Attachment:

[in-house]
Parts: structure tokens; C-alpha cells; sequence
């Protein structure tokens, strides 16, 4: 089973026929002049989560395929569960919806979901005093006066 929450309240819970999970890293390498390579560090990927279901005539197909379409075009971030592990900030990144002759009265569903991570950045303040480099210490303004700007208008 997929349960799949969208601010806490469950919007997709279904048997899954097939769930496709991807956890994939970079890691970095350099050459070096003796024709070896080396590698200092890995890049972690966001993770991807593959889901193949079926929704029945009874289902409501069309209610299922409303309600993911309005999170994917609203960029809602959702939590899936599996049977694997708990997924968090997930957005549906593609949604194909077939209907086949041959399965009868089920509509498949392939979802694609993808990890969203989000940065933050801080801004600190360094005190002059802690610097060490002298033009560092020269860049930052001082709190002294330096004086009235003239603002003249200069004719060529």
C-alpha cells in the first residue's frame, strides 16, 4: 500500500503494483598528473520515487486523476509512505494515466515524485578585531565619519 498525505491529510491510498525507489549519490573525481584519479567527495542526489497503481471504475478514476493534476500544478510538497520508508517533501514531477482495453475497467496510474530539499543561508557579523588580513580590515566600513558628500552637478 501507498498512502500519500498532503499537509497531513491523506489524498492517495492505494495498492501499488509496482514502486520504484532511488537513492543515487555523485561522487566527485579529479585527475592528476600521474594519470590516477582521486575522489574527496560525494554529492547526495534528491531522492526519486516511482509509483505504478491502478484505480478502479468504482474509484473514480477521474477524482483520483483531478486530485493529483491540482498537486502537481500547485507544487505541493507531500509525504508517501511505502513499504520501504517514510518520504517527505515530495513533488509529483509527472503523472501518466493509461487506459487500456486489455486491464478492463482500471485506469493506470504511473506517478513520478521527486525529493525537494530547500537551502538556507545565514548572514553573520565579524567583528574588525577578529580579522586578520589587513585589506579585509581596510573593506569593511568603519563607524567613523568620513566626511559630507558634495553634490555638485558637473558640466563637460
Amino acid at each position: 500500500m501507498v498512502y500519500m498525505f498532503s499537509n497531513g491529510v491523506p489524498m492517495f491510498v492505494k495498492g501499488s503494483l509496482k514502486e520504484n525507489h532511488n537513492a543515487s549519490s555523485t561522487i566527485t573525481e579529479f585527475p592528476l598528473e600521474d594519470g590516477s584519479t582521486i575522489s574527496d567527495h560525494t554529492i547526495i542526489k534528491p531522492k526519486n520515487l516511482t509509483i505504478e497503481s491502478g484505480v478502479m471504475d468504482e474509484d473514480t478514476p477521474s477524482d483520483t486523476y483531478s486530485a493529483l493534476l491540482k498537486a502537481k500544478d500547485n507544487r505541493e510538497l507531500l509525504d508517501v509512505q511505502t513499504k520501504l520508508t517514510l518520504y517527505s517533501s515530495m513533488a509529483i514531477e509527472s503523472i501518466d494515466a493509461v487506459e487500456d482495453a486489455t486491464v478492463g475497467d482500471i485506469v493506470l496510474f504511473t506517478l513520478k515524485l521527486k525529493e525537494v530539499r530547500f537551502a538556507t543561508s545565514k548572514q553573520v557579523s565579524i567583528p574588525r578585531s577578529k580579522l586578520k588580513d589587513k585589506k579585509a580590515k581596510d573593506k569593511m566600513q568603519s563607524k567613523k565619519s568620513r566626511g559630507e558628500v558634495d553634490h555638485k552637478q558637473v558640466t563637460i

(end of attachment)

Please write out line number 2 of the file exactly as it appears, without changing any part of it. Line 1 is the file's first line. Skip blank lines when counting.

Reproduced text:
Parts: structure tokens; C-alpha cells; sequence